fast-paced big data world, static bar charts and pie charts just dont cut it. While it is true that static charts of
any type dont cut it for data sensemaking, this was true long before the advent of Big Data. And then theres
the plug for the kind of nonsense that BI vendors have been foisting on their customers for years: Analytical
results can be displayed in a three-dimensional graph and a series of cockpit gauges. This is what they
call advanced data visualization! And the crux of the argument is that the need for these new-generation
data visualization tools is being driven by the explosion of big data. In truth, there is no need whatsoever for
the horrible data visualization products that most BI vendors sell. The need that exists for the few good data
visualization products that are available today is not being driven by Big Data, but by the same need that has
existed all along: to understand data, no matter what its size.
Do new sources of data really require new means of visualization? If so, it isnt obvious. Consider unstructured
social networking data. This information must be structured before it can be visualized, and once its structured,
we can visualize it in familiar ways. Want to know what people are talking about on Twitter? To answer this
question, you search for particular words and phrases that youve tied to particular topics and you count

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their occurrences. Once its structured in this way, you can visualize it simply, such as by using a bar graph
with a bar for each topic sized by the number of occurrences in ranked order from high to low. If you want to
know whos talking to whom in an email system or whats linked to what on your Web site, you glean those
interactions from your email or Web server and count them. Because these interactions are structured as a
network of connections (i.e., not a linear or hierarchical arrangement), you can visualize them as a network
diagram: an arrangement of nodes and links. Nodes can be sized to indicate popular people or content and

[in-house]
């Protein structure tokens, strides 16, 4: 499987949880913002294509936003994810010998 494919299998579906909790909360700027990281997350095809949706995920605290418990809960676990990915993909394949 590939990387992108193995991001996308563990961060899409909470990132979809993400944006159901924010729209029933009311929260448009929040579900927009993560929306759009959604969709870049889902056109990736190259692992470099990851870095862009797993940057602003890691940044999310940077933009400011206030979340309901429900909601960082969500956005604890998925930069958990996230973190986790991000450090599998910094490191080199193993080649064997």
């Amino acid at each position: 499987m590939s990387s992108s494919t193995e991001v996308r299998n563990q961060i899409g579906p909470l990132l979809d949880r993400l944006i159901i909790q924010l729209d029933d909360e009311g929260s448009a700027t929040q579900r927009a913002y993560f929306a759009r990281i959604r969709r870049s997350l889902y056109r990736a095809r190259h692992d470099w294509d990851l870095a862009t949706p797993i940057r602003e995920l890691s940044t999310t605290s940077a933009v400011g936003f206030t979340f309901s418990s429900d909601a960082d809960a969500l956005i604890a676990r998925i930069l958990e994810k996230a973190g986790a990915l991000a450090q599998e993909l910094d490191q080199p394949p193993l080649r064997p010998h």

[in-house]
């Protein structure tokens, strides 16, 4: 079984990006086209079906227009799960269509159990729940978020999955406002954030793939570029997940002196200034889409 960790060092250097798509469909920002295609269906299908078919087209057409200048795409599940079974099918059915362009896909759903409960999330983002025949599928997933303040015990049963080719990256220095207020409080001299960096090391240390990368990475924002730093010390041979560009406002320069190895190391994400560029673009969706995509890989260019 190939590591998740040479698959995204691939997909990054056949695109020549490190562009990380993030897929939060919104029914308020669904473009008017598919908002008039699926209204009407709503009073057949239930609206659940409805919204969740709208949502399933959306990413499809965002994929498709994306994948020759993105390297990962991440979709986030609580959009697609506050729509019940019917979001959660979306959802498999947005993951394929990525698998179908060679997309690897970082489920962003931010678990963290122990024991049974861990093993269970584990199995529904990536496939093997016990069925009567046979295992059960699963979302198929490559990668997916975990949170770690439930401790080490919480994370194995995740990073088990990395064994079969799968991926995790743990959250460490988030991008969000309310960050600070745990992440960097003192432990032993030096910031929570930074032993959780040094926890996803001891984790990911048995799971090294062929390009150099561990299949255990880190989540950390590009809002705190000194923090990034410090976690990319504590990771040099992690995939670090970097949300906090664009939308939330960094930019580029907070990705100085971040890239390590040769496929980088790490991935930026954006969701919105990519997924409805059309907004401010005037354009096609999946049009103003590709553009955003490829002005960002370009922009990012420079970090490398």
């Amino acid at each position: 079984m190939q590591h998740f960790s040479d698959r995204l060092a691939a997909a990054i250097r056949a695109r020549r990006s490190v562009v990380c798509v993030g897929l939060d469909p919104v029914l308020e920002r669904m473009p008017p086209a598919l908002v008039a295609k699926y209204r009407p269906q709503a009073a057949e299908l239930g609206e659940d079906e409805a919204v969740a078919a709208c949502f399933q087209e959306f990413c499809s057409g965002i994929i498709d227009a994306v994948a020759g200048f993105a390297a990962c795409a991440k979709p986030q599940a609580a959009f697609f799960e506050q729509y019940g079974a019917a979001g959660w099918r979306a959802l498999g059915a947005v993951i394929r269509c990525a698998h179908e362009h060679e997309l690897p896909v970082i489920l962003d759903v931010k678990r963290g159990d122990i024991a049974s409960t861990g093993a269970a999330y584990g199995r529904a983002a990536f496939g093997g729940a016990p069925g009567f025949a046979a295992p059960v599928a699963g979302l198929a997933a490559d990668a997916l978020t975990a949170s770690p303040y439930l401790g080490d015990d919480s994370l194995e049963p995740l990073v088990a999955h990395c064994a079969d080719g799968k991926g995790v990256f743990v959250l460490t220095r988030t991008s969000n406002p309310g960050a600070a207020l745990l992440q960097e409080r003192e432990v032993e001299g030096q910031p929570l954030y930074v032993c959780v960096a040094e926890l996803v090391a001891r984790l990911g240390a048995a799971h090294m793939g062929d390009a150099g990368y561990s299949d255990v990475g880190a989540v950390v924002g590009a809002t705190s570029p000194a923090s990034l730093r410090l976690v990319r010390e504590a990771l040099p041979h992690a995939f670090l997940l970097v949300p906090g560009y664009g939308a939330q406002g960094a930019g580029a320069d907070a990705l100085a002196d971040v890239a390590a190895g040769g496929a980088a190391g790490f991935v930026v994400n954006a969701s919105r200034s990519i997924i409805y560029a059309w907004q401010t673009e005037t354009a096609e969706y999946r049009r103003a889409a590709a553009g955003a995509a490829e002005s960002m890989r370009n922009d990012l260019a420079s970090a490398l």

links (i.e., lines that connect the nodes) can vary in thickness to show the volume of interactions between
particular pairs of nodes. Never used nodes and links to visualize, explore, and make sense of a network of
relationships? This might be new to you, but its been around for many years and information visualization
researchers have studied the hell out of it.
What about exponentially increasing data volumes? Does this have an effect on data visualization? Not
significantly. In my 30 years of experience using technology to squeeze meaning and usefulness from data,
data volumes have always been big. When wasnt there more data than we could handle? Although it is true
that the volume of data continues to grow at an increasing rate, did it cross some threshold in the last few years
that has made it qualitatively different from before? I dont think so. The ability of technology to adequately
store and access data has always remained just a little behind what wed like to have in capacity and
performance. A little more and a little faster have always been on our wish list. While information technology
has struggled to catch up, mostly by pumping itself up with steroids, it has lost sight of the objective: to better
understand the worldat least ones little part of it (e.g., ones business)so we can make it better. Our
current fascination with big data has us looking for better steroids to increase our brawn rather than better skills
to develop our brains. In the world of analytics, brawn will only get us so far; only better thinking that will open
the door to greater insight.
Is there anything new about data today, big or otherwise, that should be leading us to visualize it differently?
I was asked to think about this recently when advising a software vendor that is trying to develop powerful
visualization solutions specifically for managing Big Data. After wracking my brain, I came up with nothing new.